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Queen's Birthday Honours for University pair


A University of Bradford students' union project leader and a PhD student have both been recognised in the Queen's Birthday Honours list.

Adam Tasker, the Cycling 4 All Project Coordinator and Volunteer Coordinator in the students’ union (UBU), and Mohammed Akhlak Rauf, a manager with Bradford Council’s dementia team, both received MBEs.

Adam was honoured for services to higher education and access to sport. He began Cycling 4 All with the support of the University of Bradford students’ union and NUS Green Fund, the first initiative of its kind in a UK university, in 2011 to support a student with cerebral palsy who was unable to join a charity bike ride to Germany. The project is centered on free weekly cycling sessions run in a safe, off-road environment at Lister Park, Bradford. They are open to all disabled students and staff at universities in West Yorkshire, regardless of ability or experience. The project provides a range of adaptive bikes for participants to use such as hand bikes, tricycles, tandems, mountain bikes and electric bikes and has so far engaged with over 600 students.

The project has continued to expand and is now called Choices 4 All. This will build on the community links and volunteering opportunities for students and will result in expanding the inclusive provision for the disabled community of Bradford. Students will be trained to be community leaders and will provide inclusive sports, arts and education training to schools and community groups.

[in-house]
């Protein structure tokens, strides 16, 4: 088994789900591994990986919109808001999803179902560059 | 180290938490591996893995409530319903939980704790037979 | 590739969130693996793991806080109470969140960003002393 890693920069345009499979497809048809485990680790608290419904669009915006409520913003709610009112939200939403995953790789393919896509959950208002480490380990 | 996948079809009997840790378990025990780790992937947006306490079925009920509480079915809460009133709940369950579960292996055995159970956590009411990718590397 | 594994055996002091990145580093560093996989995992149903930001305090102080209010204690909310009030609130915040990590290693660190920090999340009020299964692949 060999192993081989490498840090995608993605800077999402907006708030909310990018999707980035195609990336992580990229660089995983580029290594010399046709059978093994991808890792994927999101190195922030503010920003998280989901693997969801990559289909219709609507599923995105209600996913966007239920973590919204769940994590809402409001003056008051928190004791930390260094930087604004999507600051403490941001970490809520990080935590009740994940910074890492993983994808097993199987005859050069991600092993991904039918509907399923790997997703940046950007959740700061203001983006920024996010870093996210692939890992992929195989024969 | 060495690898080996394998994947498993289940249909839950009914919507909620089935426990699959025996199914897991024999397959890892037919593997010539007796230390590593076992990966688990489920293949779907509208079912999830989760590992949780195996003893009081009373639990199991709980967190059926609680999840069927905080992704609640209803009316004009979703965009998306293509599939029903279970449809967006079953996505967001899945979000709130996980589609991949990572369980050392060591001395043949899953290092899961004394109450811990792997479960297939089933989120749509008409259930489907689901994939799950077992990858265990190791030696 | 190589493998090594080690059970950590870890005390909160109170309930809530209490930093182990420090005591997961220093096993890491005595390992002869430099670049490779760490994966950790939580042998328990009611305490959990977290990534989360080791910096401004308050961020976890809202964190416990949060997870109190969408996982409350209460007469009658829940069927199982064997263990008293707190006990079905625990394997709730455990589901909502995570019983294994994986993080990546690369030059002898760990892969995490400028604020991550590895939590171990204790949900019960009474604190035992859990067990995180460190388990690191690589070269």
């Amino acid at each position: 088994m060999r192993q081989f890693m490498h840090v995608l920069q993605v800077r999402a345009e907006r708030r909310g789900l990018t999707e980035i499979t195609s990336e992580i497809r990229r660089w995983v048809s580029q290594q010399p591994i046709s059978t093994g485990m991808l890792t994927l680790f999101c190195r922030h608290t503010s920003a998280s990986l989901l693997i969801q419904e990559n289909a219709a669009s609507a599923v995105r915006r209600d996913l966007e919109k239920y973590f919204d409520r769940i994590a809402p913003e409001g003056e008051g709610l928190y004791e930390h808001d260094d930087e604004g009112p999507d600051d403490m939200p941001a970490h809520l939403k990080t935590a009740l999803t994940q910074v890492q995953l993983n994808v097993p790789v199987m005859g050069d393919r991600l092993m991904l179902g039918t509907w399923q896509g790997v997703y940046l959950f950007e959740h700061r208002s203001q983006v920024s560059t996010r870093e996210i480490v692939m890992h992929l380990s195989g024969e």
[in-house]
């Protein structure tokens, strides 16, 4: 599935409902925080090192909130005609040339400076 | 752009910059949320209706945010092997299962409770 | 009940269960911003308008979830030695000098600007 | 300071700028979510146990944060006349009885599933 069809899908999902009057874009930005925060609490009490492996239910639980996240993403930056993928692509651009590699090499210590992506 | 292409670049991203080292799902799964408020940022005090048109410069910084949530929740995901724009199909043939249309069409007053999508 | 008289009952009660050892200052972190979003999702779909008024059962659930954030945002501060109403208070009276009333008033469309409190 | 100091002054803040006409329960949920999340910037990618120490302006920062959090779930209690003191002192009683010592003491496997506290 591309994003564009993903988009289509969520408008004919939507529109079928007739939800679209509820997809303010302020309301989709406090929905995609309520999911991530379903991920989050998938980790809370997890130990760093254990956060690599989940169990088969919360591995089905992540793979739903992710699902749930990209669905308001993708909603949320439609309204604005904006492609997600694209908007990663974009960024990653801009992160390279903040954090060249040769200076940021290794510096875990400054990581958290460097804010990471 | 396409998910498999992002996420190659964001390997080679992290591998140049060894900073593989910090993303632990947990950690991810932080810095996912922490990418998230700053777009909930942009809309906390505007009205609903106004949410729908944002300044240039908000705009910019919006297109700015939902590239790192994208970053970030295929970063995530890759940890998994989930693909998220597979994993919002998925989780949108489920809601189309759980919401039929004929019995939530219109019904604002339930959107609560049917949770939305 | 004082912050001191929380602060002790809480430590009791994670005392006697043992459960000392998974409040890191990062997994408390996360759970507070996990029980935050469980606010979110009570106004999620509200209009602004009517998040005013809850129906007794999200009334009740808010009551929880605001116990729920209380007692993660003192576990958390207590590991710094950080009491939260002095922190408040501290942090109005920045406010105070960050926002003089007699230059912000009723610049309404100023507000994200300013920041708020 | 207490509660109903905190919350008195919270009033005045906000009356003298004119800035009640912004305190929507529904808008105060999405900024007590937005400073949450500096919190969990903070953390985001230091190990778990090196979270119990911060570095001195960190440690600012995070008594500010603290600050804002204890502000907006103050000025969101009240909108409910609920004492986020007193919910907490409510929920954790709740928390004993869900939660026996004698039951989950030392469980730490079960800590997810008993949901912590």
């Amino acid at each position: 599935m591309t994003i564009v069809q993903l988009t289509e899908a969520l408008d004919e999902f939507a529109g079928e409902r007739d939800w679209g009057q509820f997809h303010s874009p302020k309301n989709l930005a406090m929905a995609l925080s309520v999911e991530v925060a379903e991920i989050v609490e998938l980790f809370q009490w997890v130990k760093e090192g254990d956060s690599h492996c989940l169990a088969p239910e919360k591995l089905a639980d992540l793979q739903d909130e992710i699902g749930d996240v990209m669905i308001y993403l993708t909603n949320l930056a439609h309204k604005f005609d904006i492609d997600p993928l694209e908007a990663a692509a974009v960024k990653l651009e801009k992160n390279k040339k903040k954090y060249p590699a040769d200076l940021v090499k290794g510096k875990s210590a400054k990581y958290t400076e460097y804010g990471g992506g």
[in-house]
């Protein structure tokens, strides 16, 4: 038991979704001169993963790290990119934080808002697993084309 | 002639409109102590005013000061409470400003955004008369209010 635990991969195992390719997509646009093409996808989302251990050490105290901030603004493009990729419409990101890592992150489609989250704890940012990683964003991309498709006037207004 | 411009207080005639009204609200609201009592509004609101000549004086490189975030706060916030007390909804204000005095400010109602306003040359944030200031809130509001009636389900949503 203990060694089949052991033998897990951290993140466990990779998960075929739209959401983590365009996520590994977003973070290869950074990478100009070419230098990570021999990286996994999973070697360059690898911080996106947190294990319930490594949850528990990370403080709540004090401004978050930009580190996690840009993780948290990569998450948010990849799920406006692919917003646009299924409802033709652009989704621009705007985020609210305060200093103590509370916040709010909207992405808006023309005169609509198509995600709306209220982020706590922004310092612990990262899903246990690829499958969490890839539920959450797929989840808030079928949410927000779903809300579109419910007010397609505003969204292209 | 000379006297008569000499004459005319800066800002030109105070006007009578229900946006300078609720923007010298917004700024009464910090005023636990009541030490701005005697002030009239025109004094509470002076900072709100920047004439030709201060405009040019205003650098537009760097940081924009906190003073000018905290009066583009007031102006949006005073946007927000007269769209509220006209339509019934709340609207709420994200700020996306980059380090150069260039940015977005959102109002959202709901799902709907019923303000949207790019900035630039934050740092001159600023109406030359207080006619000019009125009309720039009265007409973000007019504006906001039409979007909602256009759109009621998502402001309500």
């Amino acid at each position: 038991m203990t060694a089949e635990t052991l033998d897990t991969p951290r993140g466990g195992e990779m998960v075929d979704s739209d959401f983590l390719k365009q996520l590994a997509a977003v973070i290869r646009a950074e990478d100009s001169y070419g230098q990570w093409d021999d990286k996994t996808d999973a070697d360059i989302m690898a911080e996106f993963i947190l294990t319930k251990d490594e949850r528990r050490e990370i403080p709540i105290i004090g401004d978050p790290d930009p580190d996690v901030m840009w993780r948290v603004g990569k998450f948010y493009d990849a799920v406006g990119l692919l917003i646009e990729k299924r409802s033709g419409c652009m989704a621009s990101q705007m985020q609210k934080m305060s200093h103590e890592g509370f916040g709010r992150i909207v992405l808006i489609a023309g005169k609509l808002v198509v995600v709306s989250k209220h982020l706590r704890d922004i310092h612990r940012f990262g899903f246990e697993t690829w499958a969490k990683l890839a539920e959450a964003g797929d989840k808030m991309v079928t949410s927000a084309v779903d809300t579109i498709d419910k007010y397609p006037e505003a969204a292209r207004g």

UBU CEO Andrew Fitzpatrick said: “Its great news for Adam. We are really proud that he has been recognised for his dedication and passion to give everybody the opportunity to get on a bike and enjoy the same experience.”

Mohammed is a part-time PhD student at the University where he is researching the transitions relating to distress amongst South Asian families where there is someone living with dementia. He was honoured for his work as a manager with the Bradford-based Meri Yaadain project. Meri Yaadain - meaning My Memories - is a Social Services (Adult & Community Services) initiative set up ten years ago. It began as a two-year project but the project gained national recognition and became part of mainstream provision by Bradford Council.

The team works to raise awareness of dementia amongst the Black and Minority Ethnic communities as well as informally support similar initiatives in other cities.

He said: “I am truly humbled by this recognition for the work I and my colleagues have been doing over the last 10 years - striving to make a difference. I thoroughly enjoy working with people with dementia and their families as Meri Yaadain has worked to break down cultural taboos and associated stigma.

“This led me to wanting to make a difference from an academic perspective too, connecting research with policy and policy to practice. Hence I joined the Dementia Doctoral Training Centre at the University last year to study towards a PhD.

“The work of Meri Yaadain has raised awareness and pushed boundaries, tackling inequalities in accessing information and appropriate services. I hope the PhD will enable me to make a similar impact in supporting South Asian carers of people with dementia."

University honorary graduate Brian Blessed was also honoured for services to the arts and charity, receiving an OBE.

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